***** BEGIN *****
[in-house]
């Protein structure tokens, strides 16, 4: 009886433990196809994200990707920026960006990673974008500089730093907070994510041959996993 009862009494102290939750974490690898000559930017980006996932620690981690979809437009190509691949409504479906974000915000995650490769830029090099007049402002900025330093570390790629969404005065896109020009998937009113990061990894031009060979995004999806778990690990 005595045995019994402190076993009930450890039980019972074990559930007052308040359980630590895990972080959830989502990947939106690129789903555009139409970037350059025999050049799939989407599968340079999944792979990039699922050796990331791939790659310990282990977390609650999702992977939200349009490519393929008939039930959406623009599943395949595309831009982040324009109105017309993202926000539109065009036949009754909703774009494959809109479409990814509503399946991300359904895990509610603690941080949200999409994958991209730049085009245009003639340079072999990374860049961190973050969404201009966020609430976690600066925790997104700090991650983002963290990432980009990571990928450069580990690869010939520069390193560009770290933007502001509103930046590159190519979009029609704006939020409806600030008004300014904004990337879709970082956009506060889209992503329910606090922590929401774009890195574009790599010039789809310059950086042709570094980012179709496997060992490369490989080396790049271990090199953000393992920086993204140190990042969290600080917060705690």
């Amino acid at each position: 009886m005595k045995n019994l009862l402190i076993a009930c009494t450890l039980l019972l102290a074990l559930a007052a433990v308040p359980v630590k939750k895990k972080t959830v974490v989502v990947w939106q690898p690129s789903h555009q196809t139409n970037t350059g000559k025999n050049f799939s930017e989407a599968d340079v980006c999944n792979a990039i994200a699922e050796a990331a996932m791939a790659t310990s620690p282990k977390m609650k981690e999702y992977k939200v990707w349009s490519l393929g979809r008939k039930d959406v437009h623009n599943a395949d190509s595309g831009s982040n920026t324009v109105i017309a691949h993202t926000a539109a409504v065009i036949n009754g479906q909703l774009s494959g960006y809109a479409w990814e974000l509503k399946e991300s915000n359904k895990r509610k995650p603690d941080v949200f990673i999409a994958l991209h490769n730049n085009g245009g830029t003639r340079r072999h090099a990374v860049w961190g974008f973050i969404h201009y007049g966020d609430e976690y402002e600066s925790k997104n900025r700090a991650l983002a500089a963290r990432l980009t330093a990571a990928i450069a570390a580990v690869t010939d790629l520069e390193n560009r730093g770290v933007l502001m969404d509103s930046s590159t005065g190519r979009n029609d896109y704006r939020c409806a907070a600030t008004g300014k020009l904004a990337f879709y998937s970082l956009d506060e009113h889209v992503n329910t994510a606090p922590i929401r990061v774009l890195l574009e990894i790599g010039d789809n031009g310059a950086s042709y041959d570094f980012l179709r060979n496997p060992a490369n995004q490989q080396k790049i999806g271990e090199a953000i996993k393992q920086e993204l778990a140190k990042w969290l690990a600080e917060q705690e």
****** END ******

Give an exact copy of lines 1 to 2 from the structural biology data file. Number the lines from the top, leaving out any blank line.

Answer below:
[in-house]
């Protein structure tokens, strides 16, 4: 009886433990196809994200990707920026960006990673974008500089730093907070994510041959996993 009862009494102290939750974490690898000559930017980006996932620690981690979809437009190509691949409504479906974000915000995650490769830029090099007049402002900025330093570390790629969404005065896109020009998937009113990061990894031009060979995004999806778990690990 005595045995019994402190076993009930450890039980019972074990559930007052308040359980630590895990972080959830989502990947939106690129789903555009139409970037350059025999050049799939989407599968340079999944792979990039699922050796990331791939790659310990282990977390609650999702992977939200349009490519393929008939039930959406623009599943395949595309831009982040324009109105017309993202926000539109065009036949009754909703774009494959809109479409990814509503399946991300359904895990509610603690941080949200999409994958991209730049085009245009003639340079072999990374860049961190973050969404201009966020609430976690600066925790997104700090991650983002963290990432980009990571990928450069580990690869010939520069390193560009770290933007502001509103930046590159190519979009029609704006939020409806600030008004300014904004990337879709970082956009506060889209992503329910606090922590929401774009890195574009790599010039789809310059950086042709570094980012179709496997060992490369490989080396790049271990090199953000393992920086993204140190990042969290600080917060705690």